Building for the long run beats racing for a quick exit.
In a picturesque valley, nestled in the southern alps of Japan’s Yamanashi prefecture, lies a traditional Japanese hot spring hotel, an onsen. It’s not big. There are fewer than 40 rooms. Unlike other typical onsens, which operate during certain hours, the baths at this onsen are open 24 hours a day to serve its patrons. The water is of the highest quality—pure, alkaline, neither artificially heated nor treated. The meals served aim to “balance taste, texture, appearance, and the season.” Fresh, seasonal ingredients are used, foraged and caught in the nearby mountains and rivers.
They have done so for many, many years. Over 1,300 years in fact. Established in 705 A.D., Nishiyama Onsen Keiunkan is the oldest company in the world. It opened during the Middle Ages, before the Islamic Conquest of Spain, a full millennium before the Declaration of Independence of the United States of America. When the onsen opened, the country of my birth, New Zealand, had yet to be discovered by our Maori ancestors. And in all that time, this onsen has been operated by the same family—currently in its 52nd generation of continuous management. Some staff members’ families have held the same post for generations, passing it from parent to child, child to grandchild, grandchild to great-grandchild.
The onsen has stayed small. They know what they do, and they do what they know. Their focus on service is relentless. They are a team united in their mission to protect, to nurture, to tend to, to keep alive—a delicate balance of continuation, innovation and dedication that has endured for hundreds and hundreds of years.
Over 1,300 years after the onsen first opened its doors, I sit in my home office and skim through the morning news: congratulatory interviews and enthused reviews with ‘startup gurus’ celebrating exits and acquisitions—the ultimate end goals reached. And I wonder…
Did Fujiwara Mahito, founder of the onsen, have an exit strategy? I wonder if his children, his grandchildren, his great-grandchildren or his great-great-great-great-great-grandchildren ever considered their exit strategies? I imagine they didn’t. I imagine they focused not on an exit strategy, but on an exist strategy—a strategy based on the idea of sticking around.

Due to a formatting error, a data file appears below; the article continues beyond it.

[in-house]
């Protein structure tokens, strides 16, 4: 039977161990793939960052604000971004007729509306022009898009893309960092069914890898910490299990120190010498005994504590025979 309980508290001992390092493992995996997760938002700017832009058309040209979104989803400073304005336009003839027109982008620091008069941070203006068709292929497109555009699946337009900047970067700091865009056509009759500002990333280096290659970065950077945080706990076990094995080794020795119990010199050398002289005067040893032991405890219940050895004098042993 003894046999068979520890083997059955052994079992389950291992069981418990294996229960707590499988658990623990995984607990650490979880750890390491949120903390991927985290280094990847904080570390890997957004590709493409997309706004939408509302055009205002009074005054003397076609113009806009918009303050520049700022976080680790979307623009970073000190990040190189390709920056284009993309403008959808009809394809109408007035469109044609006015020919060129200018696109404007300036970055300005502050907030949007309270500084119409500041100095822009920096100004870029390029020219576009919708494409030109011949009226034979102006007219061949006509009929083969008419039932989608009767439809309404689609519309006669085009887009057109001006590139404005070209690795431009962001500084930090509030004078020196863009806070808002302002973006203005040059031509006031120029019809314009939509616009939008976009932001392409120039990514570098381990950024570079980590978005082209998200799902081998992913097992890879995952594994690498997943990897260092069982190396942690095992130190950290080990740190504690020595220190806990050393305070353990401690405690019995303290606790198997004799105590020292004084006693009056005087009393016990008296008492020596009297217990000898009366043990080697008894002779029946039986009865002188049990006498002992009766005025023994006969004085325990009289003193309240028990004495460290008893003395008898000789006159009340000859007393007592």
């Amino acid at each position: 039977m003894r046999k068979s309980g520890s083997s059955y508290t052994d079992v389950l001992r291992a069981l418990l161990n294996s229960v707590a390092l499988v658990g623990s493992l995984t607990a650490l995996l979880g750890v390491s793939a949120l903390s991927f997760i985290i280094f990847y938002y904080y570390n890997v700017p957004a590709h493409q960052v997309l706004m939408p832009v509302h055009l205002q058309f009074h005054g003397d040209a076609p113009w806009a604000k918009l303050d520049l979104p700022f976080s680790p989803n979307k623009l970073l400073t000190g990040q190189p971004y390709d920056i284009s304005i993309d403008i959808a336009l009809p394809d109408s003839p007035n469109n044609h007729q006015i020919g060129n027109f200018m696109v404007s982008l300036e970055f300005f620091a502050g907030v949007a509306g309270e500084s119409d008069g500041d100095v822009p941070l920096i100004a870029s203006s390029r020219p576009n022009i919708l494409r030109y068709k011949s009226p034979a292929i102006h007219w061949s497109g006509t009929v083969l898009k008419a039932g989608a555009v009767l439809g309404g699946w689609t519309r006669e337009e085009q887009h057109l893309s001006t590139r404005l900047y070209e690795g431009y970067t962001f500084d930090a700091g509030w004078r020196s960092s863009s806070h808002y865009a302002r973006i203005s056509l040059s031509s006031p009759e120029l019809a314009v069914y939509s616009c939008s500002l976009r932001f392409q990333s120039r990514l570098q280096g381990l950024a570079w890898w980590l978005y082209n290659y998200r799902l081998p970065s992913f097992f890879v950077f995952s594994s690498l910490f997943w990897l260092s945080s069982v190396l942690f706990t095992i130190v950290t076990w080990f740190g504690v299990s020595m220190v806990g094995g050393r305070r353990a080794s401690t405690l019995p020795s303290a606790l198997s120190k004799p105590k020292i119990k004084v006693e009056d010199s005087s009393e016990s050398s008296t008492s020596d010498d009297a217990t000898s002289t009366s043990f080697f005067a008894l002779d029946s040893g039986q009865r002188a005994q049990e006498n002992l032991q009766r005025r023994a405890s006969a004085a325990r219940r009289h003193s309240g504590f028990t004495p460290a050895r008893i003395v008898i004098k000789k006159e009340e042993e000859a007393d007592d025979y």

I wonder what decisions we would make differently if we inherited the work we do? What if our ‘exits’ were bestowing upon someone we love the thing we have created and crafted over a lifetime? What if the focus wasn’t on selling up and moving on, but instead was on handing down and passing on? What if this ‘longtrepreneurial’ thinking had a bigger overflow effect, changing our sense of community, government and the planet?
Digital strategist Shelley Bernstein once said that one of the greatest challenges currently facing us is how to interact meaningfully with the people we serve. Interact meaningfully with the people we serve. Not eyeballs. Not users. But people.
Success, surely, needn’t be measured only by the hockey stick or the exit sign. We can choose to remain small. We can choose to devote ourselves to something that serves and respects and delights people. We can choose to do our small things in small ways, which over a period of time can build upon themselves. In the spirit of omotenashi we can find meaning, pride and fulfilment in what we do, continually and selflessly. Surely, that is success too.
Follow Natasha on Twitter at @tashmahal.
This story was originally published by the good people at Offscreen.